I have collected links to all official documentation I have been able to locate and to press coverage below, and intend to keep updating this post as details is being revealed.

See full screen

Official Documentation

  • 2018-05-28: Area mentioned in agenda for meeting in Municipal Technical & Construction committee on 2018-06-01
    • Published agenda/minutes has details in item 7, p. 14-16 (case referred to as “Dok.nr.: 11186”, “Sagsid.: 18/12587”)
    • Area is referred to as “a contiguous area laid out for commercial purposes
    • Includes map with outline of area
    • Suggests public roads being closed for cars, new cycling paths being constructed passing North of area
    • Approved by the committee
  • 2018-06-01: Public hearing announced about changed use of the area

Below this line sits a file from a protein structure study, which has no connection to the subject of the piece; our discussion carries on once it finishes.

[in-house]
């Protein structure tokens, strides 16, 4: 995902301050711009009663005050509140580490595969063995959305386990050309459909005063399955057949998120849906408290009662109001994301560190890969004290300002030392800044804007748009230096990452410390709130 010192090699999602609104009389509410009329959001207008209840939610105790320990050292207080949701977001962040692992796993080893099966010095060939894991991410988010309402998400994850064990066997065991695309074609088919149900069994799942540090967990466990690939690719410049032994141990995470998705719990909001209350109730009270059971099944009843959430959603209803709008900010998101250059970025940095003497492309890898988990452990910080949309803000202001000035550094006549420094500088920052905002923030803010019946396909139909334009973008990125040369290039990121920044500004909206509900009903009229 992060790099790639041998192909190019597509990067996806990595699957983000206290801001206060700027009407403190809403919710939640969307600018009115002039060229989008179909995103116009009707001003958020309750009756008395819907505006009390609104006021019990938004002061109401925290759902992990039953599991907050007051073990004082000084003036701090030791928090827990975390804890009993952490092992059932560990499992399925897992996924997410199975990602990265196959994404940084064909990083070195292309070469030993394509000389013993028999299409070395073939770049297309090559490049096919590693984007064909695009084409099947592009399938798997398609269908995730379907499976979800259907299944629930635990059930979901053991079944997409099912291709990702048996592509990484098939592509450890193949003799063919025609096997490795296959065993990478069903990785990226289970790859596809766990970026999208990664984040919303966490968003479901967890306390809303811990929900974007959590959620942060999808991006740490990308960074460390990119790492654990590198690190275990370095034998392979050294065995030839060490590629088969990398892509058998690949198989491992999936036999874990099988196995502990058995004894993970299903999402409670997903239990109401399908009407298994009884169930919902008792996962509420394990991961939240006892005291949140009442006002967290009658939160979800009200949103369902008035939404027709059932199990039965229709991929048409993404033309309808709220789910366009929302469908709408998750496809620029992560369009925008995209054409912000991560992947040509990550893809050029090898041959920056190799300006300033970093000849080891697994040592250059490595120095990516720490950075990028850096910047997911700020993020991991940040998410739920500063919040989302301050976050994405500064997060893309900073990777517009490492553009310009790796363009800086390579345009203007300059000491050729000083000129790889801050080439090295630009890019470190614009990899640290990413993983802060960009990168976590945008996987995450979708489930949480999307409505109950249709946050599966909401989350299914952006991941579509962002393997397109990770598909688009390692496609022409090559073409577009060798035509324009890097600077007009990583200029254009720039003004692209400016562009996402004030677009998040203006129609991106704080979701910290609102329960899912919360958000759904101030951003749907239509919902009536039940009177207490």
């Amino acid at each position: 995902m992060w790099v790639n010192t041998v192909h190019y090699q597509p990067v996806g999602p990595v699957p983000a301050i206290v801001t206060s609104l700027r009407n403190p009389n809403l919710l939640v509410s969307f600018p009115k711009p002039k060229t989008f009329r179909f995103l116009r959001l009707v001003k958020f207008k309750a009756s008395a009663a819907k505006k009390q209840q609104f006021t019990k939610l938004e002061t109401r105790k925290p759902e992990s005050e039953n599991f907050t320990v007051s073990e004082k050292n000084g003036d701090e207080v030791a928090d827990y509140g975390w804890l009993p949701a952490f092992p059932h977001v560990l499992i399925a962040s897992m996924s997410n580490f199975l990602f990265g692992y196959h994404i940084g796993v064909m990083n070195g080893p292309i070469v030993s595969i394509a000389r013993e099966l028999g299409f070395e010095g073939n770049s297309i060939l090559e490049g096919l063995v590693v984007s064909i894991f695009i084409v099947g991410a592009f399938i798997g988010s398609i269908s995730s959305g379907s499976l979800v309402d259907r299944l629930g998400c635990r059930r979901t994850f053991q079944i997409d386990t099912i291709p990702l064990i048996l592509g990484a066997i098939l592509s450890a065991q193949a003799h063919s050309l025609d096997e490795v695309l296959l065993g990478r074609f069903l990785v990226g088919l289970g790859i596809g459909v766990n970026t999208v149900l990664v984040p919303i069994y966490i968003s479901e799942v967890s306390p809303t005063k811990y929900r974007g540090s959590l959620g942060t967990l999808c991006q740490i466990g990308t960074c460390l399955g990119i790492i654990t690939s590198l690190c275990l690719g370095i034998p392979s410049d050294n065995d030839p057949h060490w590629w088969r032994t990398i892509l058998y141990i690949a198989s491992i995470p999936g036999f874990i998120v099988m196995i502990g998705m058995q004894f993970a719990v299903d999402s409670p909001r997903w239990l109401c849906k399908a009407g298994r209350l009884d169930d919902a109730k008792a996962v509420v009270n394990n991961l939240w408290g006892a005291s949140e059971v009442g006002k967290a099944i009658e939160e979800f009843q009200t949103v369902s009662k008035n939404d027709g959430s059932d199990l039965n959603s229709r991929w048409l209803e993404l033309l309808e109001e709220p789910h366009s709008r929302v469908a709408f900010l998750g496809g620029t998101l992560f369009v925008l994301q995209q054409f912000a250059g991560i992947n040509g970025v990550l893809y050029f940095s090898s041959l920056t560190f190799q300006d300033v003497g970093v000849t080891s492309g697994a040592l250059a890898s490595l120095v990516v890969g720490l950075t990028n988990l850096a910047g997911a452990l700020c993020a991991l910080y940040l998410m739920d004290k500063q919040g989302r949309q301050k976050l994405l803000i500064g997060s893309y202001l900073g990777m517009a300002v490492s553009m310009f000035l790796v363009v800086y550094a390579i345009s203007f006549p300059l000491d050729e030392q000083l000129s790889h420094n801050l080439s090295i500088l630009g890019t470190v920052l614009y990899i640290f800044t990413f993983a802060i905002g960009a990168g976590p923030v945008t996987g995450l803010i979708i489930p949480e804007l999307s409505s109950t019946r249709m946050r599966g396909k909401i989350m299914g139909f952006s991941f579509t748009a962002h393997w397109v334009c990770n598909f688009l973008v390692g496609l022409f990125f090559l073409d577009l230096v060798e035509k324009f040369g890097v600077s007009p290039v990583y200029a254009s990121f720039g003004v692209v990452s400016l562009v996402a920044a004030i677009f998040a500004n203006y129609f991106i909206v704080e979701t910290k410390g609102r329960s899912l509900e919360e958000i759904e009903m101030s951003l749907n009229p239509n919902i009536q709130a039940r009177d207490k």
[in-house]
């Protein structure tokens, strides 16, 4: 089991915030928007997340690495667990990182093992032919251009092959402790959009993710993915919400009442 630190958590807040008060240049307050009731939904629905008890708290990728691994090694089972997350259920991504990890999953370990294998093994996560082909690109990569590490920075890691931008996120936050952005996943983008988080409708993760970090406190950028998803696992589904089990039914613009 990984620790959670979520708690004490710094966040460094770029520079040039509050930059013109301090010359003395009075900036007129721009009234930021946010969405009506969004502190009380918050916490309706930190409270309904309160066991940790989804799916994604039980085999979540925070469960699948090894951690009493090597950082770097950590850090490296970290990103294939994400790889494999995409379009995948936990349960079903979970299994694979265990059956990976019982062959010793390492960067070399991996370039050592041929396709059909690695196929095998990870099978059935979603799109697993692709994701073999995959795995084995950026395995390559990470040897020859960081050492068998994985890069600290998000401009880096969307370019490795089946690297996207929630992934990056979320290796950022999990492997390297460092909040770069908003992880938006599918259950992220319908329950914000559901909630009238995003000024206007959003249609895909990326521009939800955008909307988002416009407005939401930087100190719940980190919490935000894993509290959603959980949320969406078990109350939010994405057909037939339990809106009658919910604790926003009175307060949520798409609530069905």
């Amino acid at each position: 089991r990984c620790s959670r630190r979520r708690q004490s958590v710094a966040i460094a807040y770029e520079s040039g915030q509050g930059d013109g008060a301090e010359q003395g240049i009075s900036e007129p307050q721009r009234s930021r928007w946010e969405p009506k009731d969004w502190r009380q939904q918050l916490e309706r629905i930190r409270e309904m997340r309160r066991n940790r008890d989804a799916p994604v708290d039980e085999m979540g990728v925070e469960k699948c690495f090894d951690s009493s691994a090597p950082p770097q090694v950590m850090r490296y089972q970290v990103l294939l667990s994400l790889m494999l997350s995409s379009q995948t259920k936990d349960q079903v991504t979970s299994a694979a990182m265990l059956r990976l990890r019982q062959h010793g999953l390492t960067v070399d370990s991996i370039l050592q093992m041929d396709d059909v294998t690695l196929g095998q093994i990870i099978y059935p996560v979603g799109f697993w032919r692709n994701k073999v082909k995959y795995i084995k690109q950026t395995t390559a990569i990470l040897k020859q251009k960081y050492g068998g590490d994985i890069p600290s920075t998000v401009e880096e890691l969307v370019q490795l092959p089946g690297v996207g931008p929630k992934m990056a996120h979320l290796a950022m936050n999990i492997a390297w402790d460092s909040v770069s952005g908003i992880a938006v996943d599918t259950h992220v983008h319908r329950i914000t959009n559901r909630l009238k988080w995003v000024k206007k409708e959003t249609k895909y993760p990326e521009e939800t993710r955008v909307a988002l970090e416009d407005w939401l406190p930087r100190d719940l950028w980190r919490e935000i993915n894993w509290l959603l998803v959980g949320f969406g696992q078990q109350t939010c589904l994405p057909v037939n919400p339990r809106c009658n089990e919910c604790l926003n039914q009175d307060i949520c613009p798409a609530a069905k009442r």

• Hearing closes 2018-06-15 (14 day period)
    • Accompanying report about environmental impact (VVM) discloses even more details
      • Area referred to as used for “establishing of extraordinary space consuming commercial entity near Esbjerg in the form of a data center” (ch. 2, p. 8)
      • Total area: 250 ha = 2’500’000 m2 (1 hectare = 10’000 m2) (ch. 2.2, p. 8)
      • Building area: “Current project entails approx. 250’000 m2 under roof with 200’000 m2 data warehouses and  50’000 m2 administration, logistics and service buildings, in addition to one or two 150 kV high voltage substations, each of approx. 30’000 m2 and diesel emergency power facilities of 6’500 m2” (ch. 2.3, p. 9)
      • Heat surplus: “Planning will leave open the possibility of reusing surplus heat produced at the facility, however no such plan exist at the moment” (ch. 2.3, p. 9)

Local Press

National Press

International Press

Stallman in 2012: Denmark supposedly a free country, still valid
Mar 3rd, 2017 by miki

Stumbled upon this slightly dated talk by Richard M. Stallman (aka. RMS) of GNU and FSF fame, in which my home country of Denmark is sadly referenced as only a “supposedly free country”.

Transcript